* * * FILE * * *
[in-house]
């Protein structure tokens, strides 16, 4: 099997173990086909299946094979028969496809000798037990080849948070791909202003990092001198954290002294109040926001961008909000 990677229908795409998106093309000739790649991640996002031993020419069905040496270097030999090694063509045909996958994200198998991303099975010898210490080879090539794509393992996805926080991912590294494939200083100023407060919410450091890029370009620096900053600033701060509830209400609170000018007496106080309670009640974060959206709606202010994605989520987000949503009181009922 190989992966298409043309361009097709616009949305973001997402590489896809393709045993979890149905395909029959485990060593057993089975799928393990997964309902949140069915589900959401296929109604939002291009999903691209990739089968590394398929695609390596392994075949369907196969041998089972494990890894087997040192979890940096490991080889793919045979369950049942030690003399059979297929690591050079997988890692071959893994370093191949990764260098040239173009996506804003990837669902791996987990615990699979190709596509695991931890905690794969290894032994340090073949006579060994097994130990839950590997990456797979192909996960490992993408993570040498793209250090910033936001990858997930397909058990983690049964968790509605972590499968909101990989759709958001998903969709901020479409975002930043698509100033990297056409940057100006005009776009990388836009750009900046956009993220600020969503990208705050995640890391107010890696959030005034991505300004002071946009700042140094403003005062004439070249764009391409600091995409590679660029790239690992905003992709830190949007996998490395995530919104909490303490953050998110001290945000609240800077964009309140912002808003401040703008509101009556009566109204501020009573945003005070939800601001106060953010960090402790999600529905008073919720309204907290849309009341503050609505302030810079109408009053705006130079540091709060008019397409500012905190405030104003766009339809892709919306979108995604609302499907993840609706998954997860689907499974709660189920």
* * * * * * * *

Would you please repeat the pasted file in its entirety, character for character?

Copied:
[in-house]
């Protein structure tokens, strides 16, 4: 099997173990086909299946094979028969496809000798037990080849948070791909202003990092001198954290002294109040926001961008909000 990677229908795409998106093309000739790649991640996002031993020419069905040496270097030999090694063509045909996958994200198998991303099975010898210490080879090539794509393992996805926080991912590294494939200083100023407060919410450091890029370009620096900053600033701060509830209400609170000018007496106080309670009640974060959206709606202010994605989520987000949503009181009922 190989992966298409043309361009097709616009949305973001997402590489896809393709045993979890149905395909029959485990060593057993089975799928393990997964309902949140069915589900959401296929109604939002291009999903691209990739089968590394398929695609390596392994075949369907196969041998089972494990890894087997040192979890940096490991080889793919045979369950049942030690003399059979297929690591050079997988890692071959893994370093191949990764260098040239173009996506804003990837669902791996987990615990699979190709596509695991931890905690794969290894032994340090073949006579060994097994130990839950590997990456797979192909996960490992993408993570040498793209250090910033936001990858997930397909058990983690049964968790509605972590499968909101990989759709958001998903969709901020479409975002930043698509100033990297056409940057100006005009776009990388836009750009900046956009993220600020969503990208705050995640890391107010890696959030005034991505300004002071946009700042140094403003005062004439070249764009391409600091995409590679660029790239690992905003992709830190949007996998490395995530919104909490303490953050998110001290945000609240800077964009309140912002808003401040703008509101009556009566109204501020009573945003005070939800601001106060953010960090402790999600529905008073919720309204907290849309009341503050609505302030810079109408009053705006130079540091709060008019397409500012905190405030104003766009339809892709919306979108995604609302499907993840609706998954997860689907499974709660189920």